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Idler 082 [No. 82: The true idea of beauty]
by [?]

Idler No. 82. Saturday, November 10, 1759.

TO THE IDLER.

Sir,

Discoursing in my last letter on the different practice of the Italian and Dutch painters, I observed, that “the Italian painter attends only to the invariable, the great and general ideas which are fixed and inherent in universal nature.”

I was led into the subject of this letter by endeavouring to fix the original cause of this conduct of the Italian masters. If it can be proved that by this choice they selected the most beautiful part of the creation, it will show how much their principles are founded on reason, and, at the same time, discover the origin of our ideas of beauty.

I suppose it will be easily granted, that no man can judge whether any animal be beautiful in its kind, or deformed, who has seen only one of that species: this is as conclusive in regard to the human figure; so that if a man, born blind, was to recover his sight, and the most beautiful woman was brought before him, he could not determine whether she was handsome or not; nor, if the most beautiful and most deformed were produced, could he any better determine to which he should give the preference, having seen only those two. To distinguish beauty, then, implies the having seen many individuals of that species. If it is asked, how is more skill acquired by the observation of greater numbers? I answer that, in consequence of having seen many, the power is acquired, even without seeking after it, of distinguishing between accidental blemishes and excrescences which are continually varying the surface of Nature’s works, and the invariable general form which Nature most frequently produces, and always seems to intend in her productions.

Thus, amongst the blades of grass or leaves of the same tree, though no two can be found exactly alike, yet the general form is invariable: a naturalist, before he chose one as a sample, would examine many, since, if he took the first that occurred, it might have, by accident or otherwise, such a form as that it would scarcely be known to belong to that species; he selects, as the painter does, the most beautiful, that is, the most general form of nature.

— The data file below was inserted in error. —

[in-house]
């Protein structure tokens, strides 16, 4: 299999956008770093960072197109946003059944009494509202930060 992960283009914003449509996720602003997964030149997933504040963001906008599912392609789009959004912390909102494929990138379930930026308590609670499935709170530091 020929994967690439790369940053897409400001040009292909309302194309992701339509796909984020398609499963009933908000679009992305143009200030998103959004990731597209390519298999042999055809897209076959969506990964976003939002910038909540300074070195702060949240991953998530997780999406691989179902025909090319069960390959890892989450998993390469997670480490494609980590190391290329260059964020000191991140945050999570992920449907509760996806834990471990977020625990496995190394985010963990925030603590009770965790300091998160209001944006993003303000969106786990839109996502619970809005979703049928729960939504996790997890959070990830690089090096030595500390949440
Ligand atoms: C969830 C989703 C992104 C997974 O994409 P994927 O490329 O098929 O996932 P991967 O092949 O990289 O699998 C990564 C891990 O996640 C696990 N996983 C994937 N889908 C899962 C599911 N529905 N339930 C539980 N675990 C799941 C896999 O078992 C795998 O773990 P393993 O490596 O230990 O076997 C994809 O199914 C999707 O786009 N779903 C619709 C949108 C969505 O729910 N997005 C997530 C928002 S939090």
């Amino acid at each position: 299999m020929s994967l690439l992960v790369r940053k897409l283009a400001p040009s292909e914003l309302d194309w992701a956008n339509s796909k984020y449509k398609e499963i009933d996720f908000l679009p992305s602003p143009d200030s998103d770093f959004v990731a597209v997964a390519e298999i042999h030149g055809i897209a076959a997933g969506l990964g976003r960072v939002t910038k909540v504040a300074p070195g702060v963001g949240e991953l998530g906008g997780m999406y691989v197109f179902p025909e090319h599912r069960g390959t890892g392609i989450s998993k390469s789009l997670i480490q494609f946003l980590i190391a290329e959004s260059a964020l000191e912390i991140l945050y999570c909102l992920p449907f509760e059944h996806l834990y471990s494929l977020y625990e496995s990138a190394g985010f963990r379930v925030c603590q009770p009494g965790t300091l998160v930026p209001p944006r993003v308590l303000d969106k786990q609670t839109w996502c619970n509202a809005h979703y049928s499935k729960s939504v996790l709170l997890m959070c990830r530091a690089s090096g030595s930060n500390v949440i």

Every species of the animal, as well as the vegetable creation, may be said to have a fixed or determinate form towards which nature is continually inclining, like various lines terminating in the centre; or it may be compared to pendulums vibrating in different directions over one central point; and as they all cross the centre, though only one passes through any other point, so it will be found that perfect beauty is oftener produced by nature than deformity; I do not mean than deformity in general, but than any one kind of deformity. To instance in a particular part of a feature: the line that forms the ridge of the nose is beautiful when it is straight; this then is the central form, which is oftener found than either concave, convex or any other irregular form that shall be proposed. As we are then more accustomed to beauty than deformity, we may conclude that to be the reason why we approve and admire it, as we approve and admire customs and fashions of dress for no other reason than that we are used to them; so that, though habit and custom cannot be said to be the cause of beauty, it is certainly the cause of our liking it; and I have no doubt but that, if we were more used to deformity than beauty, deformity would then lose the idea now annexed to it, and take that of beauty; as, if the whole world should agree that yes and no should change their meanings, yes would then deny, and no would affirm.